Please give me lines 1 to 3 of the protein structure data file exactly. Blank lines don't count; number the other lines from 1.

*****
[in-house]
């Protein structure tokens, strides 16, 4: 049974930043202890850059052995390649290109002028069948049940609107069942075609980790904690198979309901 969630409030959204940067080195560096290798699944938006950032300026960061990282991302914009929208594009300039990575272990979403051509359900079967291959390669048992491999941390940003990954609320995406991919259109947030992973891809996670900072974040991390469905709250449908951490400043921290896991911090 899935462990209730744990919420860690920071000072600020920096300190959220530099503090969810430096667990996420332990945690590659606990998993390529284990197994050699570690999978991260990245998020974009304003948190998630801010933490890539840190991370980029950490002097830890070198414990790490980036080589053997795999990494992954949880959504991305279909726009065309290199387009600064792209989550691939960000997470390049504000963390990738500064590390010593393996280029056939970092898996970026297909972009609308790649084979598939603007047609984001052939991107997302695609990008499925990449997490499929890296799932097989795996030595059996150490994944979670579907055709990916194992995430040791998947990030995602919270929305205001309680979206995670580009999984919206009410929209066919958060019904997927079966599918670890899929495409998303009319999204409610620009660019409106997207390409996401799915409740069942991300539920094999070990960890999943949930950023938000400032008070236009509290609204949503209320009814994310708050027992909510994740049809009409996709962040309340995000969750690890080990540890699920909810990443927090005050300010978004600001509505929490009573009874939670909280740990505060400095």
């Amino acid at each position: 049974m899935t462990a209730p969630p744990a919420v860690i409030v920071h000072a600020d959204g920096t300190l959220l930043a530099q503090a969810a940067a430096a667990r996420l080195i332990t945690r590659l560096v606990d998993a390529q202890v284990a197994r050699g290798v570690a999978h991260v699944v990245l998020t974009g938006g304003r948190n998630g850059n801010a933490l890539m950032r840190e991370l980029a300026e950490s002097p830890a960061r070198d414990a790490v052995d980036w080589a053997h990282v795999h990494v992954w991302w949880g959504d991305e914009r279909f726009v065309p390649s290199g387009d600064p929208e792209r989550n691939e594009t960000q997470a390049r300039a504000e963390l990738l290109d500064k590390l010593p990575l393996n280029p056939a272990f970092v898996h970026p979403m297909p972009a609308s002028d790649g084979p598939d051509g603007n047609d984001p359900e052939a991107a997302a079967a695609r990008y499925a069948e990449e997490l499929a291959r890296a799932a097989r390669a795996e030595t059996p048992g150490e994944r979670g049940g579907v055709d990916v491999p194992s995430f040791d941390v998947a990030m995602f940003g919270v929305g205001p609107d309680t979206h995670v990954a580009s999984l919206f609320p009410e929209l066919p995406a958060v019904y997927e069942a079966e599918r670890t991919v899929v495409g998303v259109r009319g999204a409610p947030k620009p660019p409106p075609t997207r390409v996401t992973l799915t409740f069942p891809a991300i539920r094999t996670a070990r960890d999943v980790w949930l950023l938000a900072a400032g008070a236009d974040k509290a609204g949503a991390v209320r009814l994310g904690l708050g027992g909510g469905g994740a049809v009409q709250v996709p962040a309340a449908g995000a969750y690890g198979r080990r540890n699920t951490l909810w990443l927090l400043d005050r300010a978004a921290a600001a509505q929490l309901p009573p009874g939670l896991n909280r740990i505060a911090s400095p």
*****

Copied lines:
[in-house]
């Protein structure tokens, strides 16, 4: 049974930043202890850059052995390649290109002028069948049940609107069942075609980790904690198979309901 969630409030959204940067080195560096290798699944938006950032300026960061990282991302914009929208594009300039990575272990979403051509359900079967291959390669048992491999941390940003990954609320995406991919259109947030992973891809996670900072974040991390469905709250449908951490400043921290896991911090 899935462990209730744990919420860690920071000072600020920096300190959220530099503090969810430096667990996420332990945690590659606990998993390529284990197994050699570690999978991260990245998020974009304003948190998630801010933490890539840190991370980029950490002097830890070198414990790490980036080589053997795999990494992954949880959504991305279909726009065309290199387009600064792209989550691939960000997470390049504000963390990738500064590390010593393996280029056939970092898996970026297909972009609308790649084979598939603007047609984001052939991107997302695609990008499925990449997490499929890296799932097989795996030595059996150490994944979670579907055709990916194992995430040791998947990030995602919270929305205001309680979206995670580009999984919206009410929209066919958060019904997927079966599918670890899929495409998303009319999204409610620009660019409106997207390409996401799915409740069942991300539920094999070990960890999943949930950023938000400032008070236009509290609204949503209320009814994310708050027992909510994740049809009409996709962040309340995000969750690890080990540890699920909810990443927090005050300010978004600001509505929490009573009874939670909280740990505060400095």
């Amino acid at each position: 049974m899935t462990a209730p969630p744990a919420v860690i409030v920071h000072a600020d959204g920096t300190l959220l930043a530099q503090a969810a940067a430096a667990r996420l080195i332990t945690r590659l560096v606990d998993a390529q202890v284990a197994r050699g290798v570690a999978h991260v699944v990245l998020t974009g938006g304003r948190n998630g850059n801010a933490l890539m950032r840190e991370l980029a300026e950490s002097p830890a960061r070198d414990a790490v052995d980036w080589a053997h990282v795999h990494v992954w991302w949880g959504d991305e914009r279909f726009v065309p390649s290199g387009d600064p929208e792209r989550n691939e594009t960000q997470a390049r300039a504000e963390l990738l290109d500064k590390l010593p990575l393996n280029p056939a272990f970092v898996h970026p979403m297909p972009a609308s002028d790649g084979p598939d051509g603007n047609d984001p359900e052939a991107a997302a079967a695609r990008y499925a069948e990449e997490l499929a291959r890296a799932a097989r390669a795996e030595t059996p048992g150490e994944r979670g049940g579907v055709d990916v491999p194992s995430f040791d941390v998947a990030m995602f940003g919270v929305g205001p609107d309680t979206h995670v990954a580009s999984l919206f609320p009410e929209l066919p995406a958060v019904y997927e069942a079966e599918r670890t991919v899929v495409g998303v259109r009319g999204a409610p947030k620009p660019p409106p075609t997207r390409v996401t992973l799915t409740f069942p891809a991300i539920r094999t996670a070990r960890d999943v980790w949930l950023l938000a900072a400032g008070a236009d974040k509290a609204g949503a991390v209320r009814l994310g904690l708050g027992g909510g469905g994740a049809v009409q709250v996709p962040a309340a449908g995000a969750y690890g198979r080990r540890n699920t951490l909810w990443l927090l400043d005050r300010a978004a921290a600001a509505q929490l309901p009573p009874g939670l896991n909280r740990i505060a911090s400095p």